A child sex-abuse commissioner hits out at lawyers who attack victim credibility

  • By a Broken Rites researcher, article posted on 5 March 2018

As shown by Broken Rites research, children who have experienced church sexual abuse have often found it too difficult to tell their parents about it at the time and therefore the abuse remains hidden for many years until the victim reaches adulthood. If a victim reports these crimes to the police many years later, the church's defence lawyer is likely to attack the credibilty of the victim in court. The church lawyer might claim that the victim has only recently invented the complaint. Therefore, it is interesting to read a comment made by Mr Robert Fitzgerald, one of the six commissioners who conducted Australia's child-abuse Royal Commission. Speaking in Sydney on 2 March 2018, Mr Fitzgerald criticised defence lawyers who “mischievously” attack the credibility of abuse victims in court.

Mr Fitzgerald, a law graduate, has served on various public bodies before becoming a full-time member of the Royal Commission into Institutional Responses to Child Sexual Abuse from 2012 to 2017. He is a practicing Catholic.

On 2 March 2018, he was the keynote speaker at a Safe Children Conference in Sydney on various issues regarding child safety.

For example, Mr Fitzgerald said (according to an AAP news item) that Australia’s criminal justice system has previously favoured alleged abusers, and even today “the pendulum has barely moved”.

He criticised defence lawyers for attacking the credibility of survivors over the length of time they took to report abuse.

“You will hear defence counsels still get up in courts today and say, mischievously in my view, that we should attack the credibility of victims because they did not come forward at the time of the abuse,” Mr Fitzgerald said.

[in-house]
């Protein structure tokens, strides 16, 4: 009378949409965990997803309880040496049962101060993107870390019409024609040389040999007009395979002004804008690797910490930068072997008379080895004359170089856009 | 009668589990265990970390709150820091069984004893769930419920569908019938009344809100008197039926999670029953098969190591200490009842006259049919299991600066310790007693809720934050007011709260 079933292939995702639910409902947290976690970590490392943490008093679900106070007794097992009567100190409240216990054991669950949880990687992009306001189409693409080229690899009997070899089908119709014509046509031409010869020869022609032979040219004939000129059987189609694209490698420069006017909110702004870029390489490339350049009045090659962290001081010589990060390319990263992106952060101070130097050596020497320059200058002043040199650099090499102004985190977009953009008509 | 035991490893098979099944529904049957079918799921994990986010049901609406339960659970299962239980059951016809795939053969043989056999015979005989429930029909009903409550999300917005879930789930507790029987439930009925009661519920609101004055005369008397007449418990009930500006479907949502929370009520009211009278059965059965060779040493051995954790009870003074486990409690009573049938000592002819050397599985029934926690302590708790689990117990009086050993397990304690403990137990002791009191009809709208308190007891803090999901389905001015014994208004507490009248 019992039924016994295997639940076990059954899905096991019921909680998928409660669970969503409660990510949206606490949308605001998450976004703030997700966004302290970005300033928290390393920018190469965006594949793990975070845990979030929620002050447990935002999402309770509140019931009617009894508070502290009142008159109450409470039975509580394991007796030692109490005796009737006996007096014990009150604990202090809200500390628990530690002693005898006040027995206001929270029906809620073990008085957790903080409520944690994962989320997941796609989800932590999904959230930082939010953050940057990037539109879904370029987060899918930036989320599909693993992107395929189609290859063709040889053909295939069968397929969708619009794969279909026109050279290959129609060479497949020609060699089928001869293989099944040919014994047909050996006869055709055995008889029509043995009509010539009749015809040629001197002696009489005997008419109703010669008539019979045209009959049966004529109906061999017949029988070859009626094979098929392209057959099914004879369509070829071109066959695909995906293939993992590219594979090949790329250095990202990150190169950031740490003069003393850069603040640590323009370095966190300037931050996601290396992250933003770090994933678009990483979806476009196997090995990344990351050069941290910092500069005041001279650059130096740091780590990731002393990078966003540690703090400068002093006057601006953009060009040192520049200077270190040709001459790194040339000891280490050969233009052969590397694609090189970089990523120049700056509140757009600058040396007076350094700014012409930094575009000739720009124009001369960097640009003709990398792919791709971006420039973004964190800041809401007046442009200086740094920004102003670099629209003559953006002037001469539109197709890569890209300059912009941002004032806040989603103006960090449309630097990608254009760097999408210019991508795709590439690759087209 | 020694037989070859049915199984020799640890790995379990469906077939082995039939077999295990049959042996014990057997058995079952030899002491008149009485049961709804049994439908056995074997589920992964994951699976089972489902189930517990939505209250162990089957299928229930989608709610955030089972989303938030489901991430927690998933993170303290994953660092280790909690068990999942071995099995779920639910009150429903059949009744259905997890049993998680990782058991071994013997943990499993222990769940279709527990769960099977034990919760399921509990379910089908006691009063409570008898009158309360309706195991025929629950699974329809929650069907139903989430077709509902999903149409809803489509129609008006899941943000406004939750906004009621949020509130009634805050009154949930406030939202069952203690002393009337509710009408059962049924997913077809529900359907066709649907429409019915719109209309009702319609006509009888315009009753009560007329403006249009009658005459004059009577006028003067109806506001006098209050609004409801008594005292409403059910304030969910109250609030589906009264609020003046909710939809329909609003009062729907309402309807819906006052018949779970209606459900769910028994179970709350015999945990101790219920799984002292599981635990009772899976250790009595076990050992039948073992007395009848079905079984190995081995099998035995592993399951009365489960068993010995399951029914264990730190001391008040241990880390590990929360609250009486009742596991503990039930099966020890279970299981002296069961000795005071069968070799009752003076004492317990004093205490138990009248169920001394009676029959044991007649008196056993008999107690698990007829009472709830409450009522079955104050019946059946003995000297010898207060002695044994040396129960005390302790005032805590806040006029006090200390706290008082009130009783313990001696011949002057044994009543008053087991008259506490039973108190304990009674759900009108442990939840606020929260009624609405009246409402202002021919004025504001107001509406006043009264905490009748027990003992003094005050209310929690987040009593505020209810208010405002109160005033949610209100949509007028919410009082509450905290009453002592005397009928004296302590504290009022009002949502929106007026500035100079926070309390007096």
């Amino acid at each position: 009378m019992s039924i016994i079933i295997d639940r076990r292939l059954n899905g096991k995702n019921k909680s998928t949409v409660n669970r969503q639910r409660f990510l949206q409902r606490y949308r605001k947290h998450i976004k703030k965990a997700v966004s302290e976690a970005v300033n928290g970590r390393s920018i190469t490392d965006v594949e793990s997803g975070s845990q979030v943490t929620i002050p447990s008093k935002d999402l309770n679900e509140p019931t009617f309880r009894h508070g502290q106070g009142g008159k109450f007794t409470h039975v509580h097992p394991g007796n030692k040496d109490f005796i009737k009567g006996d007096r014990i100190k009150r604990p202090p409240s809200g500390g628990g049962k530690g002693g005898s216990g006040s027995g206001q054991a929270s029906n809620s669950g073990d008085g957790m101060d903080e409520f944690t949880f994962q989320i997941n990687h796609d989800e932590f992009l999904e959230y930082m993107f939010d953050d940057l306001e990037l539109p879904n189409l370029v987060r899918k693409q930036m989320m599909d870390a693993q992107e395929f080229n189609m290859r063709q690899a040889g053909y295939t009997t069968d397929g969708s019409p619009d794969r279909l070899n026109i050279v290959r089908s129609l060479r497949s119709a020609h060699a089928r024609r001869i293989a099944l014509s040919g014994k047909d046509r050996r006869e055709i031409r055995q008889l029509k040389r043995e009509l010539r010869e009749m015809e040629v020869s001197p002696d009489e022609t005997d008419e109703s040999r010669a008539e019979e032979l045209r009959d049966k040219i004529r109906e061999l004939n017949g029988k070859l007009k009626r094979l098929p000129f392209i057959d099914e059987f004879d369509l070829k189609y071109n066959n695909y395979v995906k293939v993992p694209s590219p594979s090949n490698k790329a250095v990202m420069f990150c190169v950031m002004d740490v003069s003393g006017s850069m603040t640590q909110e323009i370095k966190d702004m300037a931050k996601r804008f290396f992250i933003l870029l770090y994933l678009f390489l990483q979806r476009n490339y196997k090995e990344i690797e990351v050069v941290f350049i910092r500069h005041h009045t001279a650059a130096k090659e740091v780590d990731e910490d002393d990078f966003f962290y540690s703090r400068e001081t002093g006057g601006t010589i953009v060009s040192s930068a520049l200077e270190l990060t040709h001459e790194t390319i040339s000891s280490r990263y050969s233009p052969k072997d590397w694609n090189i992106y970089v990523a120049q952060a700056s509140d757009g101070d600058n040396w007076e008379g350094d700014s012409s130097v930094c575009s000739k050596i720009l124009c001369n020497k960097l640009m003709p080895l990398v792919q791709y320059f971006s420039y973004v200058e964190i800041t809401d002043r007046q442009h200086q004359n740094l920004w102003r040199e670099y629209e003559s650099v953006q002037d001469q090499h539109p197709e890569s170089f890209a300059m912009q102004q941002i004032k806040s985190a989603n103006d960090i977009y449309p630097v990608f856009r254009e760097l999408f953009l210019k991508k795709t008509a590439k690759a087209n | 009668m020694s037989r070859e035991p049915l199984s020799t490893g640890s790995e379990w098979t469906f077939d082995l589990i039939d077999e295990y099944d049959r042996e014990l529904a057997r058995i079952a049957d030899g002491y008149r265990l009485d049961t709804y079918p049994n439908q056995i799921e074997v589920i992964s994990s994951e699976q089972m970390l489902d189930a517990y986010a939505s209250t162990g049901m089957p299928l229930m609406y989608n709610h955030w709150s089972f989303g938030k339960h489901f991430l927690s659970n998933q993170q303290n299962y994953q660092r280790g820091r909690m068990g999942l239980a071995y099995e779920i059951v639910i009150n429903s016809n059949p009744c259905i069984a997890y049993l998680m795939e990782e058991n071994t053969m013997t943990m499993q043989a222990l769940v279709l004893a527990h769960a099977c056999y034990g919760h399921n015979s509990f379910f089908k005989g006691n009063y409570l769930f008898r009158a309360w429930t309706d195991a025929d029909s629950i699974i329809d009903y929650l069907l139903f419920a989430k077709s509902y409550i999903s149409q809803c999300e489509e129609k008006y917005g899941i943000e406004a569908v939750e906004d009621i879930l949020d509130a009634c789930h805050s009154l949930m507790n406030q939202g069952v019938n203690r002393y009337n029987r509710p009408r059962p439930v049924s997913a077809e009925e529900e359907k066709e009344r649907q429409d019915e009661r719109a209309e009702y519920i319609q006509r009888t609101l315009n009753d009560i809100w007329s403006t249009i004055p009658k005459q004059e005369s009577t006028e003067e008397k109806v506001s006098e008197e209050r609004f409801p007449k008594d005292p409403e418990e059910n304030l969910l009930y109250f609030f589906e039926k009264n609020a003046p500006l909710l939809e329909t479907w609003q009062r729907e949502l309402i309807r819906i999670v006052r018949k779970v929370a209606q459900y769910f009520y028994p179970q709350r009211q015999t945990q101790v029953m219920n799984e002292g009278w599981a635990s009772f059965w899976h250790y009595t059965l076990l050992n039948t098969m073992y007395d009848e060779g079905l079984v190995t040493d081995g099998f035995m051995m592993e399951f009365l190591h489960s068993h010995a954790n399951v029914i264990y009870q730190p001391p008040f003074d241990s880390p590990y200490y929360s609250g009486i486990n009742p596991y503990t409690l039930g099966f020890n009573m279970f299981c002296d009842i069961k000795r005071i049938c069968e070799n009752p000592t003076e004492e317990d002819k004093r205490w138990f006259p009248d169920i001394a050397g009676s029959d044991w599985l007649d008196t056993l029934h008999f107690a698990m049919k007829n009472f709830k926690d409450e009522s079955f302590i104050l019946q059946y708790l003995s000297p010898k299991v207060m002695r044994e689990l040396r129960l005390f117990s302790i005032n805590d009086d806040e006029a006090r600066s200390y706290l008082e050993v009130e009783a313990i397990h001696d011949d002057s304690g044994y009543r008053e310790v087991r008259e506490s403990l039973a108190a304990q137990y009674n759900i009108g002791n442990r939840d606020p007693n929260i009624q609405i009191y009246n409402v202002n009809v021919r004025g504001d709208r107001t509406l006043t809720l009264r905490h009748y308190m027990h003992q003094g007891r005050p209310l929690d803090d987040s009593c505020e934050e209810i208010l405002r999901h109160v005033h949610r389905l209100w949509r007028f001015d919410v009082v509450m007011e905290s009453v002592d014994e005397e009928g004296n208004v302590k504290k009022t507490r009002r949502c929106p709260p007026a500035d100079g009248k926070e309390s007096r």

“What we saw [in court] is the destruction of the credibility of individuals. That goes against what we now know to be the way in which abuse victims both disclose, and in fact the effects of, the abuse.”

He said the evidence was overwhelming that historically victims often didn’t come forward until years later.

Mr Fitzgerald also took aim at the justice system’s “appalling process” of splitting sexual abuse trials (involving multiple victims) rather than hearing cases involving multiple victims as one case.

“It is a shocking thing that the legal profession continues to support that in parts,” he said.

Mr Fitzgerald said many abuse victims were reluctant to come forward due to how traumatising a trial could be.

“Why would you come forward if the chances of even getting to the courtroom door are so low?” he said.

“Then you’re going to go through this terrible court process with a more likely than not outcome that it’s going to be acquitted.”

While acknowledging there had been some improvements in Australia’s judicial system, he said there was still a long way to go.

“People say to me, church people, ‘Oh the pendulum has swung’ [but] that’s just not true. The pendulum has barely moved and the pendulum has very much favoured the accused."